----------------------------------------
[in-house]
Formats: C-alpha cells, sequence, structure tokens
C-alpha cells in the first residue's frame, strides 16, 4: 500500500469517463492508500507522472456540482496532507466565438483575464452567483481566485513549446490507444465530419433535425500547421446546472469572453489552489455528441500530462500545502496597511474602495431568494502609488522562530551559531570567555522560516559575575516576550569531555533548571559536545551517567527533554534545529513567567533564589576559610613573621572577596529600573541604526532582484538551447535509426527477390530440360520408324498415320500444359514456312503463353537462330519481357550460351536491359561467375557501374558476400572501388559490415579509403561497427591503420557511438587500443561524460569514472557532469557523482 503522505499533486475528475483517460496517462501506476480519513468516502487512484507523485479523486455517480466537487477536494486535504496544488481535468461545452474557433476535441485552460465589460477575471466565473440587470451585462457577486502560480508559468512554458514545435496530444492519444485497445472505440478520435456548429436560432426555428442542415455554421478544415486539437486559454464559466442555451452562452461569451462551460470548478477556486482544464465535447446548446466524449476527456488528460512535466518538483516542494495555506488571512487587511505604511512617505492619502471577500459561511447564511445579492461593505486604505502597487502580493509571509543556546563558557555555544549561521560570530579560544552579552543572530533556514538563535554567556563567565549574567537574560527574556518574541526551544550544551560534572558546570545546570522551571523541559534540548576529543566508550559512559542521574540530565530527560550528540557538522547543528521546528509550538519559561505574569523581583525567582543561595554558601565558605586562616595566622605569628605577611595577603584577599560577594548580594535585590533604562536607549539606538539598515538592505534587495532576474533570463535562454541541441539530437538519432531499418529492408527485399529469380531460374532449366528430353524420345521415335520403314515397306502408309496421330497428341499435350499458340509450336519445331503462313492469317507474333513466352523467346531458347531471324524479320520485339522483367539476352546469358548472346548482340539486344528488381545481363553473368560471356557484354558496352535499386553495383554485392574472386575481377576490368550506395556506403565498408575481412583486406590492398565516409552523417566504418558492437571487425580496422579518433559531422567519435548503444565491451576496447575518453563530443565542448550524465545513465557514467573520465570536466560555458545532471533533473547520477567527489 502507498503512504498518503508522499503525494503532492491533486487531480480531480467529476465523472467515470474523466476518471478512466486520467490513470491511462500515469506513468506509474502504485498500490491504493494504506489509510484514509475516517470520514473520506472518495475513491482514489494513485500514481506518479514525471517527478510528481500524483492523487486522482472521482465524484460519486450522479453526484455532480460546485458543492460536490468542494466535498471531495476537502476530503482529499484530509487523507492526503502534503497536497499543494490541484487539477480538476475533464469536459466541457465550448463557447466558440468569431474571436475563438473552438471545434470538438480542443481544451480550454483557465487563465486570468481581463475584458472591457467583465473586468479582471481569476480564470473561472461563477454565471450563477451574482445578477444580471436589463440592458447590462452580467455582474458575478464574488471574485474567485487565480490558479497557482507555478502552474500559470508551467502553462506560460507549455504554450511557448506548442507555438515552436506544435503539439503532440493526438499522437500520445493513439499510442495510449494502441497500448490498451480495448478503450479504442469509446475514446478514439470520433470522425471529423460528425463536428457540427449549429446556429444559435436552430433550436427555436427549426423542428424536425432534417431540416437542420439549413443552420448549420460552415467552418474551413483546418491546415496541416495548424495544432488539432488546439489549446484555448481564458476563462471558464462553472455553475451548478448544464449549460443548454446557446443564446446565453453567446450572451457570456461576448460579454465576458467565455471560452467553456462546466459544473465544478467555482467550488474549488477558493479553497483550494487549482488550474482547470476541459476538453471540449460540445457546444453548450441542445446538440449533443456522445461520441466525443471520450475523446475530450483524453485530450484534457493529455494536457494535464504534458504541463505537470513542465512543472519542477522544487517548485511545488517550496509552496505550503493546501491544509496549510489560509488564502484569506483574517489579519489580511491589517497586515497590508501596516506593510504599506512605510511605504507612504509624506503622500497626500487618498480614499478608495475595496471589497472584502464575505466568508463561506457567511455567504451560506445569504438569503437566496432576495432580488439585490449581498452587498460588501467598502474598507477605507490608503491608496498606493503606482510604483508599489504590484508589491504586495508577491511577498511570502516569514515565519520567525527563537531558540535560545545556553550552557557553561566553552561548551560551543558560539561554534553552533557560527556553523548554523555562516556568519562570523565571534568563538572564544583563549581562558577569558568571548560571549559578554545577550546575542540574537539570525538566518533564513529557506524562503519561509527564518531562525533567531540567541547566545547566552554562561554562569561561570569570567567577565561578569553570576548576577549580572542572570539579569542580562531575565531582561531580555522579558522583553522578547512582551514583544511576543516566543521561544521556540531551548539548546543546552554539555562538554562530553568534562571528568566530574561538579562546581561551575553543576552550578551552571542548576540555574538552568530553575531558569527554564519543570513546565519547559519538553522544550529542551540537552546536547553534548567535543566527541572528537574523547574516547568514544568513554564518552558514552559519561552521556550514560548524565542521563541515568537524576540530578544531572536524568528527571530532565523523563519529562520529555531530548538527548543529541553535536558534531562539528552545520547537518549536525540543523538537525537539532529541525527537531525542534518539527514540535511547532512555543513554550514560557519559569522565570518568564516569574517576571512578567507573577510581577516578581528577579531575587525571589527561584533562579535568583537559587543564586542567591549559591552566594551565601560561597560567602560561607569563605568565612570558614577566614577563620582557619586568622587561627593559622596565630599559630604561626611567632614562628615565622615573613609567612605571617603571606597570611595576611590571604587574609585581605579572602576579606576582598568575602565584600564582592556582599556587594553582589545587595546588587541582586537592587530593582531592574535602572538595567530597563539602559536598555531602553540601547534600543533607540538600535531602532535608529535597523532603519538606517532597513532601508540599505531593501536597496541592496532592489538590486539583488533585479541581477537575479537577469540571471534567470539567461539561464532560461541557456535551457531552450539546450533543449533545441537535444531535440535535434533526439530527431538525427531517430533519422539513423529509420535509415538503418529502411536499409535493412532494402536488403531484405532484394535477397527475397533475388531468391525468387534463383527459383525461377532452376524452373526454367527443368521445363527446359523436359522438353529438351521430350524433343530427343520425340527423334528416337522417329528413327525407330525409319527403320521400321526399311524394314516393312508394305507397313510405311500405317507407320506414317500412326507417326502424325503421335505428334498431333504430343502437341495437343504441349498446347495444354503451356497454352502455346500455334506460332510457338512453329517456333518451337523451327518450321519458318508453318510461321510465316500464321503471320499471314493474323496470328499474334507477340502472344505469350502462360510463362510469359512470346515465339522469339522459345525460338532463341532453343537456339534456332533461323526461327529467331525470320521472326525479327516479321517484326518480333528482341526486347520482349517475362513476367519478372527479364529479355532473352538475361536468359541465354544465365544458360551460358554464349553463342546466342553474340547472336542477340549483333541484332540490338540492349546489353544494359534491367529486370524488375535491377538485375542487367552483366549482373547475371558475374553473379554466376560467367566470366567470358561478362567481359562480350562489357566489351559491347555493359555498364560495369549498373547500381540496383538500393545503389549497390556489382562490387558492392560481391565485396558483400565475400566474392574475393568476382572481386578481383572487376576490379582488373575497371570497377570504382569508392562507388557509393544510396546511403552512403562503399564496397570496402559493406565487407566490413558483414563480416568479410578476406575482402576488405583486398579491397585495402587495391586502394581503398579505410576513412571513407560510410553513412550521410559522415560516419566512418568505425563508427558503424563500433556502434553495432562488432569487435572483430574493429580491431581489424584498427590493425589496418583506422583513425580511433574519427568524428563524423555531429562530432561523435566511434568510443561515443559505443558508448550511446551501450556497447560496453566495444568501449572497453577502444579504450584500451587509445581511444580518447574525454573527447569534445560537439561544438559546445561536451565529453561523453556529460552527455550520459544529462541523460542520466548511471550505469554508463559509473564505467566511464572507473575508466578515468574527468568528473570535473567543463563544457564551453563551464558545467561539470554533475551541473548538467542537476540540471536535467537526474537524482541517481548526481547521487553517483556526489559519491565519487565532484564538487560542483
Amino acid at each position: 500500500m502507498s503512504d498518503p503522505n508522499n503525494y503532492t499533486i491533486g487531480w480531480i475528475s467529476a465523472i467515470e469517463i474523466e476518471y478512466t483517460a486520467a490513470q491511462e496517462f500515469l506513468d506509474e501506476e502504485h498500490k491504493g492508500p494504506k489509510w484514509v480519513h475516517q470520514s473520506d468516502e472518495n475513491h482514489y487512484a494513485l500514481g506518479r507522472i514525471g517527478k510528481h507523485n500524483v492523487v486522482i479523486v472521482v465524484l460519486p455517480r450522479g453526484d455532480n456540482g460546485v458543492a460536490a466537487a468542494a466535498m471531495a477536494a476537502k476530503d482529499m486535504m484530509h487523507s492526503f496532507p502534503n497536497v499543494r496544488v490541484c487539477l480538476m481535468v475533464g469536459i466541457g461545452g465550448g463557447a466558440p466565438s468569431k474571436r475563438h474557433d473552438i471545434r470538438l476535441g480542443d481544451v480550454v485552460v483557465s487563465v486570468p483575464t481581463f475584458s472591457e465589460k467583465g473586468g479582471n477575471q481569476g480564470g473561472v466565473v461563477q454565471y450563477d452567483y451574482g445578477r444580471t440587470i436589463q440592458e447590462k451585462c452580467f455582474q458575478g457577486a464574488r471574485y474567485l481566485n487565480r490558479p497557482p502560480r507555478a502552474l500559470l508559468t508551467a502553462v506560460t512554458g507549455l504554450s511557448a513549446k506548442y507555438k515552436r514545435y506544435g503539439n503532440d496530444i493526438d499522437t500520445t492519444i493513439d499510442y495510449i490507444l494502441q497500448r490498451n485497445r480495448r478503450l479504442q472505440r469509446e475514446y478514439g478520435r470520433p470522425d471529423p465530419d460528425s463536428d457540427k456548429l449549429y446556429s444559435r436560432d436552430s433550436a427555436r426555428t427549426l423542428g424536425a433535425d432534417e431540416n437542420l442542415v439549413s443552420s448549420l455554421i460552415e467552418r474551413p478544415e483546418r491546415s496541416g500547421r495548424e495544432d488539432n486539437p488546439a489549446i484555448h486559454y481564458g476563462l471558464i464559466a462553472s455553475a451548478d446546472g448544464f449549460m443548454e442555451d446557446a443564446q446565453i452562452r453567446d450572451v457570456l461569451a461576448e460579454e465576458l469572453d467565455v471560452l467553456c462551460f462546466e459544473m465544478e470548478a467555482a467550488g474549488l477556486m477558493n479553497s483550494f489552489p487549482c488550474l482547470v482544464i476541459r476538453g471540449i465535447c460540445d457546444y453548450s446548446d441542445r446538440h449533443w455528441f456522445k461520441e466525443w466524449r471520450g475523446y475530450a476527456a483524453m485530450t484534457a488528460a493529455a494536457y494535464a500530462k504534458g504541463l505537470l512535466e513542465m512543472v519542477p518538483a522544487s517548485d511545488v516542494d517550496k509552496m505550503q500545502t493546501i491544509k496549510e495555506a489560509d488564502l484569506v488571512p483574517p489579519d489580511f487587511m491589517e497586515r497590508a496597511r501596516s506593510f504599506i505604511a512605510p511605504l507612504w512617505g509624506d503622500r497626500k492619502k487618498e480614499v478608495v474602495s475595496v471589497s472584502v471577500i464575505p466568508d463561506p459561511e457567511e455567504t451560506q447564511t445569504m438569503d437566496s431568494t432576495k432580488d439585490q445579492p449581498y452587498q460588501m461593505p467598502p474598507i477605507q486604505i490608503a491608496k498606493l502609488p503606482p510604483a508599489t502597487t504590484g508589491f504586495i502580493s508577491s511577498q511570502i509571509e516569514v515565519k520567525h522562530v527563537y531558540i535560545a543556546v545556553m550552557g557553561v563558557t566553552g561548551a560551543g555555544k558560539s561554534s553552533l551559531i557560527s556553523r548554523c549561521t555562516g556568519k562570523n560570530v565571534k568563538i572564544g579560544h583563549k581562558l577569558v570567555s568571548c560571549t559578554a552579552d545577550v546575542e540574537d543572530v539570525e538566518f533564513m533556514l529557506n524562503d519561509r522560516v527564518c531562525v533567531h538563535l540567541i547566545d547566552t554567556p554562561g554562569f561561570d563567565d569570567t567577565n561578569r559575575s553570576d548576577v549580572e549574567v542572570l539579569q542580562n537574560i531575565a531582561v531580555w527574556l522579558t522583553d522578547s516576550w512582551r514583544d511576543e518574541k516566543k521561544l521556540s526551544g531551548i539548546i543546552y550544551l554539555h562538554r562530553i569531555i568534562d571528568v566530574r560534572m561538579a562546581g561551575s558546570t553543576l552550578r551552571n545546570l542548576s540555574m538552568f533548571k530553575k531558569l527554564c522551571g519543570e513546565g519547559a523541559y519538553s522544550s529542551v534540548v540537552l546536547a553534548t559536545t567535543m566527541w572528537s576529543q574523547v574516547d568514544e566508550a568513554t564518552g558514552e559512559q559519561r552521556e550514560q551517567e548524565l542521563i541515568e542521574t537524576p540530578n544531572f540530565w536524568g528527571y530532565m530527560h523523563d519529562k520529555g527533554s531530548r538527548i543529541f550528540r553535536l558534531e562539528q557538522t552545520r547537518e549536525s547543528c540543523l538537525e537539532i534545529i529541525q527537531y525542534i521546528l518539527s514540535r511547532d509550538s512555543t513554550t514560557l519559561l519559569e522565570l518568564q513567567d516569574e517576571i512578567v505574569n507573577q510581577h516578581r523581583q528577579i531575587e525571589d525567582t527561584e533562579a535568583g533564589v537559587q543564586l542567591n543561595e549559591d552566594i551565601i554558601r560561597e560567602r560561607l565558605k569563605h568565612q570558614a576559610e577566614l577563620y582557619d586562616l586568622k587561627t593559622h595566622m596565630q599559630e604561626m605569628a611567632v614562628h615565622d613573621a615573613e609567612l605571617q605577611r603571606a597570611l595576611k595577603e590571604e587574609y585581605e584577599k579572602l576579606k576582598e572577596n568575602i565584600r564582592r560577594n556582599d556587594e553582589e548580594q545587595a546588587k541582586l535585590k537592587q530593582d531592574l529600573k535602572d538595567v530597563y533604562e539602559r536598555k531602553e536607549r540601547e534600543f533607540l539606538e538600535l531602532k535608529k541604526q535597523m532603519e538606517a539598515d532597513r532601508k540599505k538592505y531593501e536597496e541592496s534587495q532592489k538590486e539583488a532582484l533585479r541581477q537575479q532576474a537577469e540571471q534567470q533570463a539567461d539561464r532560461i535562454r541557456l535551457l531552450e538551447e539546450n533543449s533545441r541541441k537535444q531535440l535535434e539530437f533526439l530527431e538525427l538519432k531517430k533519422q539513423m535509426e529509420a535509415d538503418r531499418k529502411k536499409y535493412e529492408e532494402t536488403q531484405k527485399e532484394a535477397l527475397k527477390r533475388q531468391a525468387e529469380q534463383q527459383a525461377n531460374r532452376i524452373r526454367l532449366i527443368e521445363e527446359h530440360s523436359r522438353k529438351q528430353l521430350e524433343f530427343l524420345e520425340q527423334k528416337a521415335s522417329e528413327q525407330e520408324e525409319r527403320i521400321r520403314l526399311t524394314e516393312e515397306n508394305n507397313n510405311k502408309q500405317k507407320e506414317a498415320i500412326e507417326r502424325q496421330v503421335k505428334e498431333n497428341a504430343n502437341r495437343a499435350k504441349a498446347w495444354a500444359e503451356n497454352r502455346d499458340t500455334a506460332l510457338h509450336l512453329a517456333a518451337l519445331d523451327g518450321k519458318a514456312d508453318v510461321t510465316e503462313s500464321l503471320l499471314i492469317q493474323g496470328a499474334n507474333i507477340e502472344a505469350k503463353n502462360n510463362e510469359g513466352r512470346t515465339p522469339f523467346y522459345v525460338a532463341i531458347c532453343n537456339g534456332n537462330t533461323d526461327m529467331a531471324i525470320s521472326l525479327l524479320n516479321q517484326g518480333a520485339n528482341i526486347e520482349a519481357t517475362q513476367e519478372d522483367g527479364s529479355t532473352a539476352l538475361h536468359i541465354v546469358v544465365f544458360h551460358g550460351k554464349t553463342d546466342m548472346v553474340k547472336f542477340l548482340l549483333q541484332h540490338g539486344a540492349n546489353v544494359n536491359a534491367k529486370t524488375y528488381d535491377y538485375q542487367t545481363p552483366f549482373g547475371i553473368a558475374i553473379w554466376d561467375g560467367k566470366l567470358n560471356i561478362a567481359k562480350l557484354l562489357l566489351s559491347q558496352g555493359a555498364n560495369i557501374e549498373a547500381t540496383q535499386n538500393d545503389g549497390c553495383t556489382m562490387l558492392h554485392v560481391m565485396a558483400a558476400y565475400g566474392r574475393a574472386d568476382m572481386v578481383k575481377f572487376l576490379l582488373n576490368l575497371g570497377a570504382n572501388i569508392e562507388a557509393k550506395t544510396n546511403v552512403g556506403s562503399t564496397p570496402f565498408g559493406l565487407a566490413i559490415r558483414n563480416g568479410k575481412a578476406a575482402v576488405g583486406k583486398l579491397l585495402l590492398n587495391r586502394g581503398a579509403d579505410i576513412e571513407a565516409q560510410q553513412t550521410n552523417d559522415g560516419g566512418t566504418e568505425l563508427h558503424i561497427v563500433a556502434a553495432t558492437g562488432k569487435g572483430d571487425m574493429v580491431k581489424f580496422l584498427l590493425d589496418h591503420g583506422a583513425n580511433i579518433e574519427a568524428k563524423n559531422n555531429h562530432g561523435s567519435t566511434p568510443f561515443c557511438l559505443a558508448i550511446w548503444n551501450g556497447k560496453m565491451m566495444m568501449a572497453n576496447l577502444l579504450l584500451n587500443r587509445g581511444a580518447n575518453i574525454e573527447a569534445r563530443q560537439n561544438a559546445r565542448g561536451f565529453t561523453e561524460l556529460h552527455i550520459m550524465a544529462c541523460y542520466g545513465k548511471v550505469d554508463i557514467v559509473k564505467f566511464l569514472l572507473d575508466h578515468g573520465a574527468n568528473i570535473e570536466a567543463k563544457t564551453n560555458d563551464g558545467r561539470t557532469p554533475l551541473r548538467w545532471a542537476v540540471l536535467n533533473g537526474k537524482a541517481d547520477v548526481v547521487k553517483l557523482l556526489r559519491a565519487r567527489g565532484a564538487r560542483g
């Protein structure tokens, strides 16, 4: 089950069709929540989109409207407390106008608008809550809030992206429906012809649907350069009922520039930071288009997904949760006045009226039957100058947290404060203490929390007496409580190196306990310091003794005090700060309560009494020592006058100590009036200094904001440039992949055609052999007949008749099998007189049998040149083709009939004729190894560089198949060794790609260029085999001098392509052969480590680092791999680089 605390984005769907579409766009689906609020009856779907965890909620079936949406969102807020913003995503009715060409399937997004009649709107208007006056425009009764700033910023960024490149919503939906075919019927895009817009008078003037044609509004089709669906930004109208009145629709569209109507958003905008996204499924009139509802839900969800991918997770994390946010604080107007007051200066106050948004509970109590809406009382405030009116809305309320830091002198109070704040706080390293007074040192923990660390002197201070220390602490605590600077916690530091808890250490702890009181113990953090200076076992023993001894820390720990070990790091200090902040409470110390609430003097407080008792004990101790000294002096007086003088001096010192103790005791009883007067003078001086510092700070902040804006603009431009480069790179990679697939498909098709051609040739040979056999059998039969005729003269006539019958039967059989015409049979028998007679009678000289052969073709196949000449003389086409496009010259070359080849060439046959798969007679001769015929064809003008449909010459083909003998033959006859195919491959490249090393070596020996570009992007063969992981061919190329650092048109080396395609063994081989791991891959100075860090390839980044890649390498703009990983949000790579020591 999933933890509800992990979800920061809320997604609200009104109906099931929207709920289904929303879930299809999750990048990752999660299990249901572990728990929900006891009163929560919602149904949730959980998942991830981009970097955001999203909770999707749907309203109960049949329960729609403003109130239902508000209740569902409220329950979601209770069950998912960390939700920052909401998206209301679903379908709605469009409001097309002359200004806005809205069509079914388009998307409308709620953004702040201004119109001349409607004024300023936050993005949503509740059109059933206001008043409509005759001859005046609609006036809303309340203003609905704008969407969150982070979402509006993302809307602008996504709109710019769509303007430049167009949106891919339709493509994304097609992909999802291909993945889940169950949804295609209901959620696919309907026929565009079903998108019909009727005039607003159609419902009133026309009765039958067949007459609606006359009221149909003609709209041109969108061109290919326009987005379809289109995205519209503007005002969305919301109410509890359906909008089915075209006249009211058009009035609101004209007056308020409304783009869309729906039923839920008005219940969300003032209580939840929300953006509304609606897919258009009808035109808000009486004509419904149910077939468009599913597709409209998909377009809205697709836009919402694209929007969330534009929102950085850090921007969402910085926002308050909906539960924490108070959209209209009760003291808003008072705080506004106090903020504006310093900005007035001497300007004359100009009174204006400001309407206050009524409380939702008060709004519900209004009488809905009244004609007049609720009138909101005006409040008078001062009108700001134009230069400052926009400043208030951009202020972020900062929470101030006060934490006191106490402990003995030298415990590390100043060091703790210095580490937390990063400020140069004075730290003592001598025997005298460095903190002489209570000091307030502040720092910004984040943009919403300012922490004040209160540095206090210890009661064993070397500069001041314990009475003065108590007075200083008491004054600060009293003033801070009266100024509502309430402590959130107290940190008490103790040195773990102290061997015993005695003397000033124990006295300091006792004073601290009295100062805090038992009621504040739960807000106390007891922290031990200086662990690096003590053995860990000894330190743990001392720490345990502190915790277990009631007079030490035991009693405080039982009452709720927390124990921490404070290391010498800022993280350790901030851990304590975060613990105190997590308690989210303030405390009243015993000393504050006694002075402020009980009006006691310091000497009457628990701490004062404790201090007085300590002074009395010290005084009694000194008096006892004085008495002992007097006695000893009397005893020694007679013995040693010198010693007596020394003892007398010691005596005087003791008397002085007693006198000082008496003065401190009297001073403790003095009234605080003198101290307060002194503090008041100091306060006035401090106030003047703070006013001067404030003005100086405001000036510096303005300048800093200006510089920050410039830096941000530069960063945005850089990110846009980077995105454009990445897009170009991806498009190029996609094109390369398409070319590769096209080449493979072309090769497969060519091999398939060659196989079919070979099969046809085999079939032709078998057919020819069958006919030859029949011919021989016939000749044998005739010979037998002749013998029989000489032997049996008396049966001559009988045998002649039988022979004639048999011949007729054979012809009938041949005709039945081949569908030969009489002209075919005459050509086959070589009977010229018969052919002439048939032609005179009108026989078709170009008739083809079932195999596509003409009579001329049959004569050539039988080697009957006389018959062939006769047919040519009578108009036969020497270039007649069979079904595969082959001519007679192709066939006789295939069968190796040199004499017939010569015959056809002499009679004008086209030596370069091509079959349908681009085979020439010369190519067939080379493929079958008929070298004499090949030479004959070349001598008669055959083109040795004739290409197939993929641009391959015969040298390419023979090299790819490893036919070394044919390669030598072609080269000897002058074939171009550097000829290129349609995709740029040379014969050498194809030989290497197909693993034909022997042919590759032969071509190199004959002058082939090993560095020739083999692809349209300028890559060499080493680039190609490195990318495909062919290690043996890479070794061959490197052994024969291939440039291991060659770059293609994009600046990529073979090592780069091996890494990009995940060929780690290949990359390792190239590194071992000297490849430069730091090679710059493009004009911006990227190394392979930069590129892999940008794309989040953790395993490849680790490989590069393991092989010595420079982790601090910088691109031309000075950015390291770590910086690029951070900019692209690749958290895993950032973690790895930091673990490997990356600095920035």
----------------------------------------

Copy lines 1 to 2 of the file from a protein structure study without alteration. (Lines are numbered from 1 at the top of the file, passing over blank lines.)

[in-house]
Formats: C-alpha cells, sequence, structure tokens